Live garden plants like water hyacinth and water lettuce are being sold right across the country despite the fact they represent a clear and unregulated threat to Canada’s aquatic ecosystems, according to a UWindsor biology professor who will appear as an expert on invasive species before a government standing committee in Ottawa on Wednesday.
“These plants can clog tributaries of the Great Lakes during the summer and are likely reintroduced annually by people who purchase them in local stores,” said Hugh MacIsaac, director of the Canadian Aquatic Invasive Species Network.
Dr. MacIsaac was invited to speak at a May 16 meeting of the standing committee of the Department of Fisheries and Oceans to tell its members about some of the successes scientists have had in battling such invasive species as round gobies and zebra mussels, as well as some of the challenges they face from such new threats as Asian carp.
Besides the threat of laker ships transporting invaders in their ballast tanks throughout inland waterways and the lack of a federal hull fouling policy, MacIsaac said he’ll tell the committee that certain aquatic plants pose a serious threat to our lakes and rivers.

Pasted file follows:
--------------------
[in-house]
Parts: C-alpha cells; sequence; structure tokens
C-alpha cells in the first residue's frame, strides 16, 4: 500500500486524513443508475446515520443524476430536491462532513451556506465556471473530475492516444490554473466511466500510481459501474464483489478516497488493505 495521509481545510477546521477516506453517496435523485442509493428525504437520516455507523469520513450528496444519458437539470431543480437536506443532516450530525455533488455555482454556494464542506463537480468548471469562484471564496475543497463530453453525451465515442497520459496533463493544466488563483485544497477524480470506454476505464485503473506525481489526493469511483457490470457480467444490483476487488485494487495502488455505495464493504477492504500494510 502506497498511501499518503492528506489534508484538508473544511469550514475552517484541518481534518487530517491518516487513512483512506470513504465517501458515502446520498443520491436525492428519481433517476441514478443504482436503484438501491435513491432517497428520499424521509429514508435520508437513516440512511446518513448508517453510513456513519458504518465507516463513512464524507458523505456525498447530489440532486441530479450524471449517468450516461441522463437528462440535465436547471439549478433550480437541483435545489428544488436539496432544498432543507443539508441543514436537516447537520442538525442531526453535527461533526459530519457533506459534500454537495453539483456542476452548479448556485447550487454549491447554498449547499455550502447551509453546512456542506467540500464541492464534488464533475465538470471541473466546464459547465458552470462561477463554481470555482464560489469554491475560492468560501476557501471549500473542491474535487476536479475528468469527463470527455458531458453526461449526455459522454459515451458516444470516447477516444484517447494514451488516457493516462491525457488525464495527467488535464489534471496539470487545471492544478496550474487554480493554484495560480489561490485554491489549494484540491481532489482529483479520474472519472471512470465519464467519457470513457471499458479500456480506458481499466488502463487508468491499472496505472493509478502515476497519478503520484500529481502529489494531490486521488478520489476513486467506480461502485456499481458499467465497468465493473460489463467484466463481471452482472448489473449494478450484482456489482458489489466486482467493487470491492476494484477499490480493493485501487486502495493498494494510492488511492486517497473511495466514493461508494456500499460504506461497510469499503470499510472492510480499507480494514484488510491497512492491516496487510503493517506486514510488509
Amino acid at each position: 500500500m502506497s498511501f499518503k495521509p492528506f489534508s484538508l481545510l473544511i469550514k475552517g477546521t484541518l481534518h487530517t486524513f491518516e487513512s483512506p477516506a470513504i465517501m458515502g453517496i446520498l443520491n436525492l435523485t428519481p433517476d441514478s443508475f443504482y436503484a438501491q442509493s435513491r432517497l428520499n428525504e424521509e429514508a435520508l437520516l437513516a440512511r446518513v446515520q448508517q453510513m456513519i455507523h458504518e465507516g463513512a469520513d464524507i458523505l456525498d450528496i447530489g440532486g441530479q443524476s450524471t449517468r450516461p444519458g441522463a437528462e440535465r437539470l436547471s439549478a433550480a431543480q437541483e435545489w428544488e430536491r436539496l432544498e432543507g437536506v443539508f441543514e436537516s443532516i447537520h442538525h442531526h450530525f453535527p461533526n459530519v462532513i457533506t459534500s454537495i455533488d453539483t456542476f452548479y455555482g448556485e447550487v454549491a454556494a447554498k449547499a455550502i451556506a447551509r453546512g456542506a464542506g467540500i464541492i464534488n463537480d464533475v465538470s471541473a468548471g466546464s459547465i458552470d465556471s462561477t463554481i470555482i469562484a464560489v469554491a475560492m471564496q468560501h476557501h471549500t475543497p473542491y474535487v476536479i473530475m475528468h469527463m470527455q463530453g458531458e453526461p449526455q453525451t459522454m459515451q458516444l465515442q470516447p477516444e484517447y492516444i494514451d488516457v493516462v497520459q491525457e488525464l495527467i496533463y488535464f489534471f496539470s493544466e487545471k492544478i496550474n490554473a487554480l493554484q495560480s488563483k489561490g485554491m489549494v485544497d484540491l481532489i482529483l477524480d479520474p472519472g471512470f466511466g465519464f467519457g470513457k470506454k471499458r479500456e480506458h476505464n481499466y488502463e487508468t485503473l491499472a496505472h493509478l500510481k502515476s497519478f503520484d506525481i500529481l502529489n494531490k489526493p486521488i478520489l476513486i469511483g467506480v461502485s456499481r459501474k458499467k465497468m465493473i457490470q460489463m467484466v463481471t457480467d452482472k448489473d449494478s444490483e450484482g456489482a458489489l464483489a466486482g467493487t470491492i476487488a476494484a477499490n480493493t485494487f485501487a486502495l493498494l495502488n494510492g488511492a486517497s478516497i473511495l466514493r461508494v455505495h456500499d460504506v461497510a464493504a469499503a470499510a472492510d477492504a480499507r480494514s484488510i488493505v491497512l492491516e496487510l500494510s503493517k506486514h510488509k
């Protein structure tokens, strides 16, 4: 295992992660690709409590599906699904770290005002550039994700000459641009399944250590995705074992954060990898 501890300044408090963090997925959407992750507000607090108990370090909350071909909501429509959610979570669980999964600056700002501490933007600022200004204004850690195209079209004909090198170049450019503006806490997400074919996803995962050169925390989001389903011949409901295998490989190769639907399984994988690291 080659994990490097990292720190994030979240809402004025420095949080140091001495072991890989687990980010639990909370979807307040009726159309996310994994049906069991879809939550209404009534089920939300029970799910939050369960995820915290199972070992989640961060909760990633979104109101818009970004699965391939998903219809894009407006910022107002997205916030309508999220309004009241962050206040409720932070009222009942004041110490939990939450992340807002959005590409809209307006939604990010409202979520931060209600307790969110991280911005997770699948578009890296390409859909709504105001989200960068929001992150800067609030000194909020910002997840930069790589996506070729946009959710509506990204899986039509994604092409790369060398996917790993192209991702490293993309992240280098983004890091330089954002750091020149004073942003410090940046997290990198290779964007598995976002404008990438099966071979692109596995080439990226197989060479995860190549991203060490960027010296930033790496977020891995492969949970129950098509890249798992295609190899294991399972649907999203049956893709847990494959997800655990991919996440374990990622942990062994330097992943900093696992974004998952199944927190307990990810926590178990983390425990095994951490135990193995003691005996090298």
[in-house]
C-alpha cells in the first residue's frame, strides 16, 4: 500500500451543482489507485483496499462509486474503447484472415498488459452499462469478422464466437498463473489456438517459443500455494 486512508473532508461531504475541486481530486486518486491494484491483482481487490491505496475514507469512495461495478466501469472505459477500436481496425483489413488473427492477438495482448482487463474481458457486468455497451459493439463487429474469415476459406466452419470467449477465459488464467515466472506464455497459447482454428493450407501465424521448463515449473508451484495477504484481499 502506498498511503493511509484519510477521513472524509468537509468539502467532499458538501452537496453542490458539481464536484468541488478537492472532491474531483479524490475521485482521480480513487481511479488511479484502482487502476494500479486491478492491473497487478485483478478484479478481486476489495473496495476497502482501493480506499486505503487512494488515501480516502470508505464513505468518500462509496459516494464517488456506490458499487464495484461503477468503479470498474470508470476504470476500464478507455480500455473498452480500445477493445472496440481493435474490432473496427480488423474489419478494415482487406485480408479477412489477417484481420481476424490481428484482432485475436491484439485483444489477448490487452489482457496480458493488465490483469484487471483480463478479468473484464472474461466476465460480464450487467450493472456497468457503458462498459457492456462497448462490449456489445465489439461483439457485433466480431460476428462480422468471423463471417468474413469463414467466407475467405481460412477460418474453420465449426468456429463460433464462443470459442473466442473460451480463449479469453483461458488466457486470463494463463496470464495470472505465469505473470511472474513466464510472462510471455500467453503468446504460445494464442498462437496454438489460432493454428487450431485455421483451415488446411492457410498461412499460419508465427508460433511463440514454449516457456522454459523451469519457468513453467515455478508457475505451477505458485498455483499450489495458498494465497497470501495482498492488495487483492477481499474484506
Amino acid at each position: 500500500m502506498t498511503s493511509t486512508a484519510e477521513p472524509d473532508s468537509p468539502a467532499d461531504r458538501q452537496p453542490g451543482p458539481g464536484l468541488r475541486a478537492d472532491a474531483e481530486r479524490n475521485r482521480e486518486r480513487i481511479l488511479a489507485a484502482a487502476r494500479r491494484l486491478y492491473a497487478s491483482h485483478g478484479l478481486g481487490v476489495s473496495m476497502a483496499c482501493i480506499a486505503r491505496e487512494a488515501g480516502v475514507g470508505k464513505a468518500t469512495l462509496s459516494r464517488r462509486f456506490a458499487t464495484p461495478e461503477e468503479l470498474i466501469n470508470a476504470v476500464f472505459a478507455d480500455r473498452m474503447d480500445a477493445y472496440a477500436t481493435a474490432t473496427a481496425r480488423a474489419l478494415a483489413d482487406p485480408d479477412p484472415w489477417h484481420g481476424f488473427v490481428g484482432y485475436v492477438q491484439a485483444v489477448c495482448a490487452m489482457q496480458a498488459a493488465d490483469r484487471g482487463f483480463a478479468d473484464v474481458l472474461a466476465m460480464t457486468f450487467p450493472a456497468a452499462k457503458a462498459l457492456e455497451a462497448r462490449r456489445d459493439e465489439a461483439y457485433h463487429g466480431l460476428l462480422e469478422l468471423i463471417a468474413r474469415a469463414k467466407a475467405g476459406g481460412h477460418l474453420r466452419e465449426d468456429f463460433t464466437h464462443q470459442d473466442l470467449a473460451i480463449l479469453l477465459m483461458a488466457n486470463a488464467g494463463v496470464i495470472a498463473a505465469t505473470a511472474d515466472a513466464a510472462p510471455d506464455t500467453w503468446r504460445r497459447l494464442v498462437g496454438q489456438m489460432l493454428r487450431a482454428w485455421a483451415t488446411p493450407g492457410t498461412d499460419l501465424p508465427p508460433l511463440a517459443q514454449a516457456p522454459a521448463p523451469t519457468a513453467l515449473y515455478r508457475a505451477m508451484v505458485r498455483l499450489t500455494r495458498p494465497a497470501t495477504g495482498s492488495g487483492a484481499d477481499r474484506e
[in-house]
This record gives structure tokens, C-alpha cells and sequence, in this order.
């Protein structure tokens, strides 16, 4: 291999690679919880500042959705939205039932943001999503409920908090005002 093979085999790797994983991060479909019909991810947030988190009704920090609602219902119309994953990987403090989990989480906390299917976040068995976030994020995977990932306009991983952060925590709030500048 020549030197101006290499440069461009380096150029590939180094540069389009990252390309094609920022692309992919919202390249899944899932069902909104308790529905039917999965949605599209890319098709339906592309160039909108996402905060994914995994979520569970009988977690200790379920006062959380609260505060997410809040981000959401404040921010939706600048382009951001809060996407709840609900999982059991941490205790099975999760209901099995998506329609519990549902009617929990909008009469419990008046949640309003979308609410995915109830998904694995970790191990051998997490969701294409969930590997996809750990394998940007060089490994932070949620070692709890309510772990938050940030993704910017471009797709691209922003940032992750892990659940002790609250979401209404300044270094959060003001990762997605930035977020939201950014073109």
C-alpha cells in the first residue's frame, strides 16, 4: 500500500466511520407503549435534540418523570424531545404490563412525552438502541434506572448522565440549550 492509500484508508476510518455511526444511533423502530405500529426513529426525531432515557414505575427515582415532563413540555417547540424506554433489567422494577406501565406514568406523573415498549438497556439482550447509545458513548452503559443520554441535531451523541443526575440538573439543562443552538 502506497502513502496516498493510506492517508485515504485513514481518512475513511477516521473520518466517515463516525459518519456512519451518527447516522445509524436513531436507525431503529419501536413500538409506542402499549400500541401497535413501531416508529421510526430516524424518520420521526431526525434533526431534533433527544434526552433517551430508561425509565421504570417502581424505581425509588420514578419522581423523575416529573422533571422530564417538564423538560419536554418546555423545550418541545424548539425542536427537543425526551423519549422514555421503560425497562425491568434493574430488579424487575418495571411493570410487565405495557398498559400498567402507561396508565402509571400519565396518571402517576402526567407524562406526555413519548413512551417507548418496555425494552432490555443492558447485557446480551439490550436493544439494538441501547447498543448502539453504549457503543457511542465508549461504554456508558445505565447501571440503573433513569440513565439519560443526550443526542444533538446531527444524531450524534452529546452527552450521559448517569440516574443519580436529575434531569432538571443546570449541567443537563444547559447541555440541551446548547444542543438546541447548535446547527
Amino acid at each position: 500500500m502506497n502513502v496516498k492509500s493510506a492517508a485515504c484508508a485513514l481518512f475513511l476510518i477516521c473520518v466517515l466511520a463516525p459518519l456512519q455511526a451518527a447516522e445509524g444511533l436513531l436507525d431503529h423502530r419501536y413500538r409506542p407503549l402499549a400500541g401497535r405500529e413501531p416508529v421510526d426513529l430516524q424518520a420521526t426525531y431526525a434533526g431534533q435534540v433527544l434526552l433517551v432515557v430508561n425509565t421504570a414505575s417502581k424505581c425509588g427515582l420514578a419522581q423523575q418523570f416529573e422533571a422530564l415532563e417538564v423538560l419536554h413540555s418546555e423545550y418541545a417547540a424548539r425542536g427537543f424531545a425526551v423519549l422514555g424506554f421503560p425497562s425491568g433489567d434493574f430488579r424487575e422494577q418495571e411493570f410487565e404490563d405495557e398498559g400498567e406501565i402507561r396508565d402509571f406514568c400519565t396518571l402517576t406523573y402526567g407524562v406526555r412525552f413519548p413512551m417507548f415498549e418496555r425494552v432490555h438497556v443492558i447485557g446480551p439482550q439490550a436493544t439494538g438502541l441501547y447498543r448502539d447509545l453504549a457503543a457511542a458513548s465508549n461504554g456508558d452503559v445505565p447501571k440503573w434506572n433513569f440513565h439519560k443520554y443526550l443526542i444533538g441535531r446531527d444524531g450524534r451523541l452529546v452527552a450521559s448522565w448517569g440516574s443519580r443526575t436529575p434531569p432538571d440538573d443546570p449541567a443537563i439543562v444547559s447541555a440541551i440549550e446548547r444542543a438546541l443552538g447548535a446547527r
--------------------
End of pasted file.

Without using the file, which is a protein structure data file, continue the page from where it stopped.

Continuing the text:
MacIsaac said he found one vendor in the Toronto area who sold nine species of aquatic plants that are all considered invasive in Canada. One of those species – water soldier – is the subject of an expensive, multi-year eradication effort by the Ontario government in the Trent-Severn Waterway, a mere 150 kilometers away.
“Clearly, the left hand does not know what the right hand is doing,” said MacIsaac, a professor at the University of Windsor’s Great Lakes Institute for Environmental Research.
Despite those threats, MacIsaac said the government has made a great deal of progress in battling invasive species.
“Compared to a short 10 years ago, Fisheries and Oceans Canada and Transport Canada have come a long way to identify and reduce threats of alien invasive species,” he said. “All of the DFO scientists in my network put in tremendous efforts to address alien species issues and are a great asset to the federal government and all Canadians.”
MacIsaac said he’ll also tell the committee about a new genetic detection technique called pyrosequencing, which the CAISN research network is using to analyse water samples for rare alien species by matching DNA sequences to on-line databases. He said the technique is far more sensitive than traditional sampling with nets and microscopes at detecting colonizing alien species as well as rare native species.
“We’ve completed screening of the port of Hamilton and have detected more than six times as many species of the two most common groups of organisms than all previous records in the literature based on traditional methods,” he said. Similar work in Vancouver, Churchill and Halifax also revealed much higher levels of diversity than previously recorded.